To continue ... the aim again is to try to gather actual battlefield examples of the result of British line and French column (or line.) General reading would have us believe that the line should shoot up the column then disperse it with a bayonet charge. But did this happen? Know more here will help determine whether Lasalle is a good representative set if rules. Or do I need to keep searching?
Tonight I've found the following helpful passages ...
- Historians still debate the kind of attack formations d’Erlon selected for this assault. In 2002, Holmes argued that he placed the columns of Quiot, Donzelot and Marcognet with a frontage of one battalion wide and twelve battalions deep in each column. This allowed a larger number of muskets to be fired compared with some columnar formations while still permitting a dense enough formation for shock tactics with the bayonet to be employed.
(HUH? One wide and 12 deep allows lots of muskets? I don't get that. And compared to what ... a column of march?)
- Interestingly, Durutte disobeyed d’Erlon by using a wider formation for his division on the right flank of the attack and suffered fewer casualties in consequence.
- D’Erlon’s I Corps advanced in 4 columns containing around 17,000 men in total. Historians are divided over what kind of attack column d’Erlon used for the assault but many believe he chose one of the older styles of formation when it would have been better to have adopted a newer more adaptable version, employing greater intervals between battalions and allowing it to manoeuvre into firing lines more easily. Assuming that he used the colonnes de battalion par division, these huge rectangular formations had a frontage of between 180 and 200 men and a depth of 8 to 9 battalions in about 27 ranks. Moving slowly in order to maintain their ranks, they advanced in echelon and presented an inviting target to artillery.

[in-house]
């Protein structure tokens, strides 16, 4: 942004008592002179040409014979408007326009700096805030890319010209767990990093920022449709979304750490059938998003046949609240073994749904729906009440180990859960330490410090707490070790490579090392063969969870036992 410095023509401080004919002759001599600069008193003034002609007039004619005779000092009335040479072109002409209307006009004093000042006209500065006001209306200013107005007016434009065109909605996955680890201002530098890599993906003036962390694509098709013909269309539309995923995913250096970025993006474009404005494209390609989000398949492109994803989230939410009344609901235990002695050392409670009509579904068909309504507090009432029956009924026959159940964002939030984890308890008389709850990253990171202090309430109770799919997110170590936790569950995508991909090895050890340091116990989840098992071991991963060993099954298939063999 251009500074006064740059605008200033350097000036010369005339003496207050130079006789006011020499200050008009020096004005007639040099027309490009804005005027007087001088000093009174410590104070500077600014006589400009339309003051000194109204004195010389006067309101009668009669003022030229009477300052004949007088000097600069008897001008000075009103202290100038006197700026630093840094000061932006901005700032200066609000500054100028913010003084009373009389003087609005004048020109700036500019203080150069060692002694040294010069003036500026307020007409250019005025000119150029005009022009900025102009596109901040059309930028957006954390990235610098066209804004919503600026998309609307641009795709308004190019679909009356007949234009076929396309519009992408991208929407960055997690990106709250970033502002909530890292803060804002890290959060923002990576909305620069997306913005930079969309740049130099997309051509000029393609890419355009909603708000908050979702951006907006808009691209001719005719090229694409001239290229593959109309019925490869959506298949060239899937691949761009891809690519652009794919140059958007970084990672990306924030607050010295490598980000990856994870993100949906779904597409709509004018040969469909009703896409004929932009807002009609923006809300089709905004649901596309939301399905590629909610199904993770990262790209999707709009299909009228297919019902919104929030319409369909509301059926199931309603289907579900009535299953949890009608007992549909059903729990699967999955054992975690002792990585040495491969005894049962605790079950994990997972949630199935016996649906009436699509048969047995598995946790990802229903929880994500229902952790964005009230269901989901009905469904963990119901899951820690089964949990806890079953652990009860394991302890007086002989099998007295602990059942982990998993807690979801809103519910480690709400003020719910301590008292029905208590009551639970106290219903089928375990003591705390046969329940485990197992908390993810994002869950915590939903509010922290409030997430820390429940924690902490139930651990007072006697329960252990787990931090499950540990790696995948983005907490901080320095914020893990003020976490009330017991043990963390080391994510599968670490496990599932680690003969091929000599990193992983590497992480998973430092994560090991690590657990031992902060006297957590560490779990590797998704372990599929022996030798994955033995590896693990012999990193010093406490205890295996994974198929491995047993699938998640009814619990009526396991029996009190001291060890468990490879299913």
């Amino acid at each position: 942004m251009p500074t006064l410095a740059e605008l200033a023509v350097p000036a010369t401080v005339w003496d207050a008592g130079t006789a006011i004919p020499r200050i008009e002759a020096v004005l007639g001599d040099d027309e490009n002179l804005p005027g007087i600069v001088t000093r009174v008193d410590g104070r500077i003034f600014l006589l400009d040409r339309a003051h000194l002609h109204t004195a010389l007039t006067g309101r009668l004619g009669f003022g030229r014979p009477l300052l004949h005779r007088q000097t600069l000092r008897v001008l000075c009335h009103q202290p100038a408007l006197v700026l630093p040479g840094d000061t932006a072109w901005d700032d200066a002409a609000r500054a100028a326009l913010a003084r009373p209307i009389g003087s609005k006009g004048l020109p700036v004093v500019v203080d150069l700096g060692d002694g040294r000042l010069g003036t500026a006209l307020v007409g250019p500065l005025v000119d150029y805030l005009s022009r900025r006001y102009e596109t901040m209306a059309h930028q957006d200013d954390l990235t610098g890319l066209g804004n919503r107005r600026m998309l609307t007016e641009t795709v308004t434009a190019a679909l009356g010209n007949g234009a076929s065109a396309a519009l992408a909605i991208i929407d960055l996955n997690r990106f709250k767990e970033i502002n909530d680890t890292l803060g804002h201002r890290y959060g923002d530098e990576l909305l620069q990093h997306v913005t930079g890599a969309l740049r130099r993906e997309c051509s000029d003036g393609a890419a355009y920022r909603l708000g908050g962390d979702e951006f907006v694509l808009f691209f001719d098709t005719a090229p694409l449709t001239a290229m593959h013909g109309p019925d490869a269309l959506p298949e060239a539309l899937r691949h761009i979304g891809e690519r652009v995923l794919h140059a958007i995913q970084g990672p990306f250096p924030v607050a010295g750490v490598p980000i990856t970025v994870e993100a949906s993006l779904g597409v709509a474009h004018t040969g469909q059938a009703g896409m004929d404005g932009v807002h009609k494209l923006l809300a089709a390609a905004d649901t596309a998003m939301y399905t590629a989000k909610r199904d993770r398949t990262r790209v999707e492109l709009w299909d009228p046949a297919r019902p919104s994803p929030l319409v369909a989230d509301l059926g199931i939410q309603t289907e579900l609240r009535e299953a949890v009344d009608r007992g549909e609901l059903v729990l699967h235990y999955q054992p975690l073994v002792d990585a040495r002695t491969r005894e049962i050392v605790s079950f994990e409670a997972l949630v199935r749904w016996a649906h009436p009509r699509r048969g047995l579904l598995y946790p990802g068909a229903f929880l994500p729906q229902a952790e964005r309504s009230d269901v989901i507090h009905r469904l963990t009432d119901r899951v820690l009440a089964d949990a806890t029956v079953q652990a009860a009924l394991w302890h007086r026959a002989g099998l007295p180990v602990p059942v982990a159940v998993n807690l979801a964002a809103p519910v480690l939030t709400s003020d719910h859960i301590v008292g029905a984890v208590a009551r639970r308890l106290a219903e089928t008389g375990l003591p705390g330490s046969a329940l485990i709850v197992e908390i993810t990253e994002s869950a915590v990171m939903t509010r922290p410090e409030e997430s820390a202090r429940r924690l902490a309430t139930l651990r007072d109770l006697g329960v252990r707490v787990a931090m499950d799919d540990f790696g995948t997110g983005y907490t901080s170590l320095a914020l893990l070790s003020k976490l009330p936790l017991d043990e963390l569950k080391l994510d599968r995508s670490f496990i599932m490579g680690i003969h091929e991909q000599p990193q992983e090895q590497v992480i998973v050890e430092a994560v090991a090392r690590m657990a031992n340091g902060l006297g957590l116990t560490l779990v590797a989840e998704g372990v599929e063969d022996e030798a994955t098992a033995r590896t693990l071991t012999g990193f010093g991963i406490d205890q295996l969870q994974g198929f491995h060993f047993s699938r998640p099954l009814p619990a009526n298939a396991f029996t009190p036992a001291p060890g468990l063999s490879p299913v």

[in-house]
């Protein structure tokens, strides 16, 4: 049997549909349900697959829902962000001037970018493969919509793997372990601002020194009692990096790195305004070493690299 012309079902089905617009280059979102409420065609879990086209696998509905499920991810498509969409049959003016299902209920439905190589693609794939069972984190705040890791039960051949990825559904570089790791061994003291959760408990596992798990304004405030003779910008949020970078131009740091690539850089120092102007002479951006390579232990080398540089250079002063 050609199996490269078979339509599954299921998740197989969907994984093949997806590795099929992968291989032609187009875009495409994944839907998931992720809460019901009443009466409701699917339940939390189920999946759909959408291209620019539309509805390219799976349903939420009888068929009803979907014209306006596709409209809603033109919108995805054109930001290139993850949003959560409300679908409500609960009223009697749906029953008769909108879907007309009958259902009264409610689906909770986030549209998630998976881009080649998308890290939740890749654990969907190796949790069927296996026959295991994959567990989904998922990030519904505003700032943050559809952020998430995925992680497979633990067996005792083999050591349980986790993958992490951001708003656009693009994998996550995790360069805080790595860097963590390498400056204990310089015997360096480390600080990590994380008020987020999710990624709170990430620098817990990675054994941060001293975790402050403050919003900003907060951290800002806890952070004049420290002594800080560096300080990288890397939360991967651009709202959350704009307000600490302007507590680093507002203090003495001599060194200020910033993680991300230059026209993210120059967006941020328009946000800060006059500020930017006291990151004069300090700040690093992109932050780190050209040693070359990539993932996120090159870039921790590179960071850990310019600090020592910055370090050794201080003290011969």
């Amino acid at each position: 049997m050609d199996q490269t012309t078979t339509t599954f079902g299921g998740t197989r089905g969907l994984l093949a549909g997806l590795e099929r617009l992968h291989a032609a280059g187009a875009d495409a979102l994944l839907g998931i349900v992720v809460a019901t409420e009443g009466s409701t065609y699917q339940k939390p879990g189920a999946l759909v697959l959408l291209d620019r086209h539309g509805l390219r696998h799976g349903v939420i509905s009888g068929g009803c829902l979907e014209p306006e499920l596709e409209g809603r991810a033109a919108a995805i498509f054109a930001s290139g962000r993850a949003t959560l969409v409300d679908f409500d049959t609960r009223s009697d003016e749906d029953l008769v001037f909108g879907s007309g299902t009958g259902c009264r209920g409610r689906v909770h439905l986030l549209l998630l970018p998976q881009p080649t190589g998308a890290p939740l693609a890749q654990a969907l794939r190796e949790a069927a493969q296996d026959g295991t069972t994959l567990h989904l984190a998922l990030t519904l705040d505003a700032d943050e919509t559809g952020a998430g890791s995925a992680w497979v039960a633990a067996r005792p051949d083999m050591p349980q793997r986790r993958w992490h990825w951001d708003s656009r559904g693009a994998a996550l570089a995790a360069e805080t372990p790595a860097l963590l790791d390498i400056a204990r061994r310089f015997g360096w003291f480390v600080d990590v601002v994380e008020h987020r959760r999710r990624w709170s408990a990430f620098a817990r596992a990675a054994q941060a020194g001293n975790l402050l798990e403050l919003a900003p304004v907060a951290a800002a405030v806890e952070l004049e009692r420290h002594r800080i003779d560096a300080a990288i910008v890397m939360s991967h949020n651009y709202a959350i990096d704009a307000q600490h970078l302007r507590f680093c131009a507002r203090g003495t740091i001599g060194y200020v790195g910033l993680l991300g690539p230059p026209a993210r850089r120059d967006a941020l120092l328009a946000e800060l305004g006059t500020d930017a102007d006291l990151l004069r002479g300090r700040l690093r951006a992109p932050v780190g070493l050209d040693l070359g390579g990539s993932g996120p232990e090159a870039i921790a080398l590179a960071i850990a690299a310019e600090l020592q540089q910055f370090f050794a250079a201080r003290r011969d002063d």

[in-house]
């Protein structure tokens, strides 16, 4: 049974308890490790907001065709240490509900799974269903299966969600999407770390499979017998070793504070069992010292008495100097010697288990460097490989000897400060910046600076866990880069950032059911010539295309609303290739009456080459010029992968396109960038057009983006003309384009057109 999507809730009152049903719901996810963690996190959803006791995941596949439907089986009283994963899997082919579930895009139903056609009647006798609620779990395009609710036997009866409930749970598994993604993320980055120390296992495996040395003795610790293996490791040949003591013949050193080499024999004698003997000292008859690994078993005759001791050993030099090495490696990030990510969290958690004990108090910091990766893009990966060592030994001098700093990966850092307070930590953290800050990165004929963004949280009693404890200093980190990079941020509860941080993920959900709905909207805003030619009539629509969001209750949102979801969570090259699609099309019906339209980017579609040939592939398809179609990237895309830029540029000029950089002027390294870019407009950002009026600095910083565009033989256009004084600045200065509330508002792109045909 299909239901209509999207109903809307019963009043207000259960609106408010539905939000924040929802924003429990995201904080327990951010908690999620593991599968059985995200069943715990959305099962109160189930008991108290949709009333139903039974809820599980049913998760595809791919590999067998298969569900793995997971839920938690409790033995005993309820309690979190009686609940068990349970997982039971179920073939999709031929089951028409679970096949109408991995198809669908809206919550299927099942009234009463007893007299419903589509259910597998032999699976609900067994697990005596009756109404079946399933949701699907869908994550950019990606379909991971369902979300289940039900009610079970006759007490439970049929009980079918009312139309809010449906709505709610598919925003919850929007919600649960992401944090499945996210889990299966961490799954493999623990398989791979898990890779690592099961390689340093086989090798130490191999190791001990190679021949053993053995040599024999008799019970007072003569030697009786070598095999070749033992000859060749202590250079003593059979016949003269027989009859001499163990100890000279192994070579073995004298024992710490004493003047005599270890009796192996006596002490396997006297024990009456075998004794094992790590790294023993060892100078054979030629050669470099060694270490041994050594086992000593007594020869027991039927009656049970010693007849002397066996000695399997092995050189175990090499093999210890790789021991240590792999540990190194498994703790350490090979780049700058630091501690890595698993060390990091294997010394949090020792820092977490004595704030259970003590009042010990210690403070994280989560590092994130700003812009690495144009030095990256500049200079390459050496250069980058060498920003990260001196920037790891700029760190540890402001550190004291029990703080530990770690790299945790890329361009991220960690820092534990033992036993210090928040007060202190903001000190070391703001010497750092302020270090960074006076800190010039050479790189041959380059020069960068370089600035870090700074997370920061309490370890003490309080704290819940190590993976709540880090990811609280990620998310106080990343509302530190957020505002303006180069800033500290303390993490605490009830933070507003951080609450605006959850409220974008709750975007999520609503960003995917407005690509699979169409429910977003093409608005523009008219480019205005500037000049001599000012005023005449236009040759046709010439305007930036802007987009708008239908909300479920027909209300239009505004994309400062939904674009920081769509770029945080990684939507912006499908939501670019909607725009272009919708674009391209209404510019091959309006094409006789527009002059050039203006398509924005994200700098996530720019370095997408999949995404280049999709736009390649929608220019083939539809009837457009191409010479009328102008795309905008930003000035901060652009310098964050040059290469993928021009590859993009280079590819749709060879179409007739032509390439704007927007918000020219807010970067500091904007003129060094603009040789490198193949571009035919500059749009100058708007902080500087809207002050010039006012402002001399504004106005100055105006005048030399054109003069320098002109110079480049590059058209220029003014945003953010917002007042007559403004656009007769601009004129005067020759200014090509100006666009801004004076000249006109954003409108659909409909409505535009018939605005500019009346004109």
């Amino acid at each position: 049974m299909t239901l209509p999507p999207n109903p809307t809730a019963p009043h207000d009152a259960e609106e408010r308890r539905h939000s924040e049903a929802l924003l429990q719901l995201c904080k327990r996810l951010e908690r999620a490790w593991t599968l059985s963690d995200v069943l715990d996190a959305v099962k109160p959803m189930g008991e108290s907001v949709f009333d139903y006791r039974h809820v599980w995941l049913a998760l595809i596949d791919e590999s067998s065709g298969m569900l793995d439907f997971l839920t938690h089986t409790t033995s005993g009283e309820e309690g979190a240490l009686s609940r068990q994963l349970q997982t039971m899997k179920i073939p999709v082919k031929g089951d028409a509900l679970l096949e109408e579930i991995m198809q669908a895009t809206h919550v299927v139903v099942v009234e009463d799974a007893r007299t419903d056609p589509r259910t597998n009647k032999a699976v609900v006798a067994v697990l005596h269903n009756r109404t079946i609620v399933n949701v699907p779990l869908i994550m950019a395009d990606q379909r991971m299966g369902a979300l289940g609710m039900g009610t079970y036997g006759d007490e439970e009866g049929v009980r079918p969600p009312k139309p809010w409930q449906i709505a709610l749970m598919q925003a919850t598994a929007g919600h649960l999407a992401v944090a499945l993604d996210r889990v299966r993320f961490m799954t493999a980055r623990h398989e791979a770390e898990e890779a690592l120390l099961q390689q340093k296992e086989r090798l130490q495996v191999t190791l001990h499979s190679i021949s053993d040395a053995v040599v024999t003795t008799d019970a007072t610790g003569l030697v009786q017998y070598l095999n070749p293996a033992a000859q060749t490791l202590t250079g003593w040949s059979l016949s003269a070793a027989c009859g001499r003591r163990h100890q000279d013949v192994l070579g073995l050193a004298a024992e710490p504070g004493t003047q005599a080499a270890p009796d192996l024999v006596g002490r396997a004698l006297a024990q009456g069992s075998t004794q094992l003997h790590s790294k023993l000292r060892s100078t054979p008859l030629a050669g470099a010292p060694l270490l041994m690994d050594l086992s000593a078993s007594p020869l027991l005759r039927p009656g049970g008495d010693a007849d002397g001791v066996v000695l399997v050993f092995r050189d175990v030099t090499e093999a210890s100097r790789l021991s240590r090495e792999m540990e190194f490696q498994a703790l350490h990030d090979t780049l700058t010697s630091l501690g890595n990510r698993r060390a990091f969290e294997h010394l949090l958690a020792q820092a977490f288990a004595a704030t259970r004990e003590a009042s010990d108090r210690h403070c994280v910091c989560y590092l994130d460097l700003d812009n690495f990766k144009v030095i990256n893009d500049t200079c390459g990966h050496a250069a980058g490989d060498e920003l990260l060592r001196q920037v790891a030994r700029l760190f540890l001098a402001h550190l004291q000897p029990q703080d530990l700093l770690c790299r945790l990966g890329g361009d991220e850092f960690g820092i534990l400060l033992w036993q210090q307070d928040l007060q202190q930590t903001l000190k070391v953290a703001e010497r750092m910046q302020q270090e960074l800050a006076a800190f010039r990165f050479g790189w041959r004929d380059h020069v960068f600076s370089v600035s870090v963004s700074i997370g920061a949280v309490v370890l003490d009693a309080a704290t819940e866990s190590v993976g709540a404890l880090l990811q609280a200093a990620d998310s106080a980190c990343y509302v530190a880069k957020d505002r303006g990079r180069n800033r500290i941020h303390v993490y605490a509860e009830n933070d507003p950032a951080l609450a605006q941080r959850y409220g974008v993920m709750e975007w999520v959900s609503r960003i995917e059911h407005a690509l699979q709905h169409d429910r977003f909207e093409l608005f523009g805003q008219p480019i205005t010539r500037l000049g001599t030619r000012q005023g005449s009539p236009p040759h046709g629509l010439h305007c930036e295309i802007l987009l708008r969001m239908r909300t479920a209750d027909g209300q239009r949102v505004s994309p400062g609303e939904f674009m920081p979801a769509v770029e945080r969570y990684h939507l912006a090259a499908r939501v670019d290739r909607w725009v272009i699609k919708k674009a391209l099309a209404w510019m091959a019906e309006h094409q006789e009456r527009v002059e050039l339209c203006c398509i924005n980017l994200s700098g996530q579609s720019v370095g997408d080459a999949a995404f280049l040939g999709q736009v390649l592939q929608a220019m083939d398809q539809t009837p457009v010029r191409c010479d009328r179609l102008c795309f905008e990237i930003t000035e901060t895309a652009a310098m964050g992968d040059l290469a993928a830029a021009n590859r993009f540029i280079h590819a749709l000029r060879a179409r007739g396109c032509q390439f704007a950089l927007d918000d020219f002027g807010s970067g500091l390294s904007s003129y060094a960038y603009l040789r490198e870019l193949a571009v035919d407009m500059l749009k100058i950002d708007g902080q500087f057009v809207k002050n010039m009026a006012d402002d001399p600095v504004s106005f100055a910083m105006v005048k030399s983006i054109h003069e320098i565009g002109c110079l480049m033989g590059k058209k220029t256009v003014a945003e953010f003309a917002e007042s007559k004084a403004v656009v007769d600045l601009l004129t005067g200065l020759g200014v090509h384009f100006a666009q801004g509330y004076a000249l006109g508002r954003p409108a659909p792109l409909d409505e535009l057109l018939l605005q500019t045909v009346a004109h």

(HUH? So 4 columns at a depth of 8 battalions. That's 32 battalions. With a brigade of the 4th Division of being sent against Papelotte and brigade of 1st going against La Haye Sainte reduces I Corps attack to around 25 battalions. )
- Riflemen of the 95th Foot laid down a heavy fire from the gravel pit, supporting the musketry of Bylandt’s Brigade as the French reached the foot of the ridge.
- The 95th also abandoned the gravel pit as the French came up and withdrew to defend the hedges along the Chemin d’Ohain.
(So the French columns weathered the rifle fire and fire from the Dutch/Belgians and drove the regiments back. Not a surprise given the numbers and the weakened state of the Dutch/Belgians after their earlier losses and hits taken from the grand battery.)
- Donzelot’s Division had now reached the crest and halted within thirty paces of the Chemin d’Ohain to redeploy. The sunken road and the hedges that lined it broke up their formation and the men bunched instinctively as their officers struggled to get them past these obstacles to reform on the other side. Here they intended to form firing lines and they had practised this vital manoeuvre many times during incessant drilling.
(So the French are advancing in columns and then stopping to redeploy before advancing into musket range.)